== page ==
[syslog-ng]Bug in unix_stream/dgram() dest drivers 1.6.0rc4

Nate Campi syslog-ng@lists.balabit.hu
Tue, 17 Feb 2004 18:20:41 -0800

On Tue, Feb 17, 2004 at 07:51:59PM +0100, Andreas Schulze wrote:
> >>I think, the general question is:
> >>Who is responsible to create (bind()) the socket?
> >>The client or the server process? In general IMHO the server process.
> >
> >absolutely true. the client could not even try to bind it.
> >
> >>In destination {unix-dgram()} context syslogd acts like a server
> >>process and should do the bind().
> >
> >no. destination { unix-dgram() } is a client process. you want to use
> >source { unix-dgram() } instead. (source in the context of syslog-ng
> >means that messages are read _from_ this source, e.g. it behaves like a
> >server for other processes)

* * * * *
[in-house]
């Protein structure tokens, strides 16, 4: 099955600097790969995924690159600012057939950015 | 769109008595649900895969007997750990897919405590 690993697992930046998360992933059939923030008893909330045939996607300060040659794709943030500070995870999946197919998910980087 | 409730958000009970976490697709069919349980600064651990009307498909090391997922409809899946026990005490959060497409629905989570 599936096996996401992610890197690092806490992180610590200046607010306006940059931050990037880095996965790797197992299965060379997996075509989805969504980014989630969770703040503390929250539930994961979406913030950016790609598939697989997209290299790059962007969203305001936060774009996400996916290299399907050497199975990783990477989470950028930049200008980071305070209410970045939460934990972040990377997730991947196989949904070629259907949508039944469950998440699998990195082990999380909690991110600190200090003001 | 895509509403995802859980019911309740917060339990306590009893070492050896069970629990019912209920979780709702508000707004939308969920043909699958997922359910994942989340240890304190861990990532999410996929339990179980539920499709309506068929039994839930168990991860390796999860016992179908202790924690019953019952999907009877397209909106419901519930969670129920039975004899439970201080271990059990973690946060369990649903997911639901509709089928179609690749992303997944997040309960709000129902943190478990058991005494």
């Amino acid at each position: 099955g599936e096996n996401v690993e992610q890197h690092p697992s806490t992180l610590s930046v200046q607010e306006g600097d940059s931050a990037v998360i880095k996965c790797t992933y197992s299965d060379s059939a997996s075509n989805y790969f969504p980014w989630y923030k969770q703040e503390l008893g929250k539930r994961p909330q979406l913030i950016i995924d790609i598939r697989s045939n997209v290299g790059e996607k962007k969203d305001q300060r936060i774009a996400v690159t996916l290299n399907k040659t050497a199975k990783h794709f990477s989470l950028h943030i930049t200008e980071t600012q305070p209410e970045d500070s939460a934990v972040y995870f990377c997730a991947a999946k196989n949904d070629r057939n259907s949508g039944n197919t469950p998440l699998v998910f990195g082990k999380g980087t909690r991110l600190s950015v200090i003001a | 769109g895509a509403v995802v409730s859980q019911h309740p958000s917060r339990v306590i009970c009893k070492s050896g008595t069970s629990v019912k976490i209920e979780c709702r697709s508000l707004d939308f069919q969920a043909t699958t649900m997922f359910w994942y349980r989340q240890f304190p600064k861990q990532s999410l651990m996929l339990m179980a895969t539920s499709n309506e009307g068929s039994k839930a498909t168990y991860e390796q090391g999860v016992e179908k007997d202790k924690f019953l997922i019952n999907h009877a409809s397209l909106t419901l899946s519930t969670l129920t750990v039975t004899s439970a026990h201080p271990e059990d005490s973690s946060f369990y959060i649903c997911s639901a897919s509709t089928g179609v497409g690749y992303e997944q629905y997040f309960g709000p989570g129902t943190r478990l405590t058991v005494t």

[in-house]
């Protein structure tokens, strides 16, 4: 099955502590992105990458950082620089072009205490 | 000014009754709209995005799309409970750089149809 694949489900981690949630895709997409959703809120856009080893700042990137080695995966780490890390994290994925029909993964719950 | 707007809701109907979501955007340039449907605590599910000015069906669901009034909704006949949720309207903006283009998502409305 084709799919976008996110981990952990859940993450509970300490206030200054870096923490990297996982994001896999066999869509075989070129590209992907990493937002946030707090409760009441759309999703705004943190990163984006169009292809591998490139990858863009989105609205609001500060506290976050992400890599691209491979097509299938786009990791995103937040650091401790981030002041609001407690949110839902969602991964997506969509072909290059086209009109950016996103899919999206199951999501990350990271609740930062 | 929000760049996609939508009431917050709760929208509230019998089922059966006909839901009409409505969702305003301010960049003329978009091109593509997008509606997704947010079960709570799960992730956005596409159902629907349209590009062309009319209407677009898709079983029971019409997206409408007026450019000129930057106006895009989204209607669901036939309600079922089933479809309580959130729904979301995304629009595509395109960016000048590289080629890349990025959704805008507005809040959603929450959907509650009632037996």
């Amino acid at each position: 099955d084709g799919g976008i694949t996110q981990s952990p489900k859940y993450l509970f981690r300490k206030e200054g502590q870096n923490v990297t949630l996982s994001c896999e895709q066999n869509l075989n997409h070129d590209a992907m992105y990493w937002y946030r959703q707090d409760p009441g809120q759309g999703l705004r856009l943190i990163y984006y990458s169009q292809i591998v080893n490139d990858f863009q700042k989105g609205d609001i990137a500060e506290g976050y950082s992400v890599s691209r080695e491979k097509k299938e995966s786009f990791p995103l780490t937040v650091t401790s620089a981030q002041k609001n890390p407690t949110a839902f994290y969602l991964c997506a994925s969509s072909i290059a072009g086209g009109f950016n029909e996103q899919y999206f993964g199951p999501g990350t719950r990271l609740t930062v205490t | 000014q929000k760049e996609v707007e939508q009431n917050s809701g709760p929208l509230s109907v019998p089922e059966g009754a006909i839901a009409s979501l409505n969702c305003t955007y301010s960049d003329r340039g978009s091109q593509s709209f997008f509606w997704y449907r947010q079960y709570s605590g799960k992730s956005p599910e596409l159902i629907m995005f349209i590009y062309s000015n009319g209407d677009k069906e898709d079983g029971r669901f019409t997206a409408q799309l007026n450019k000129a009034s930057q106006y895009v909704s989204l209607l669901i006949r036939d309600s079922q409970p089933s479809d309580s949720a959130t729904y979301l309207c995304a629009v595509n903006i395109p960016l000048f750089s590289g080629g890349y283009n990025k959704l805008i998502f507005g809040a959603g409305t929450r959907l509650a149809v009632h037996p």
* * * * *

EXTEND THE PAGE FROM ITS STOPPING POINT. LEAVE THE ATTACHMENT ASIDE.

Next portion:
> Hmm. But if there is a client proc, that wants
> to read messages _from_ syslog-ng?
> In a context, where syslog-ng acts as a central
> message multiplexer (a server context, from this
> point of view).


I think the terminology is mixed up here, that's all. Usually when we
say "server", we think of data being sent to the client, like with a
HTTP server. In this case it's more like an X server, where the data
flow happens the other way, the client sends it into the server.

Syslog clients send data, syslog servers accept it. Once that's
established, the way syslog-ng works makes perfect sense.

> In this case it would be fine to let syslog-ng
> write messages _to_ a destination {unix-stream()}

Yes, a destination means syslog-ng is the client, sending data to a
listening server process.

"We are discreet sheep; we wait to see how the drove is going, and then 
go with the drove." - Samuel Clemens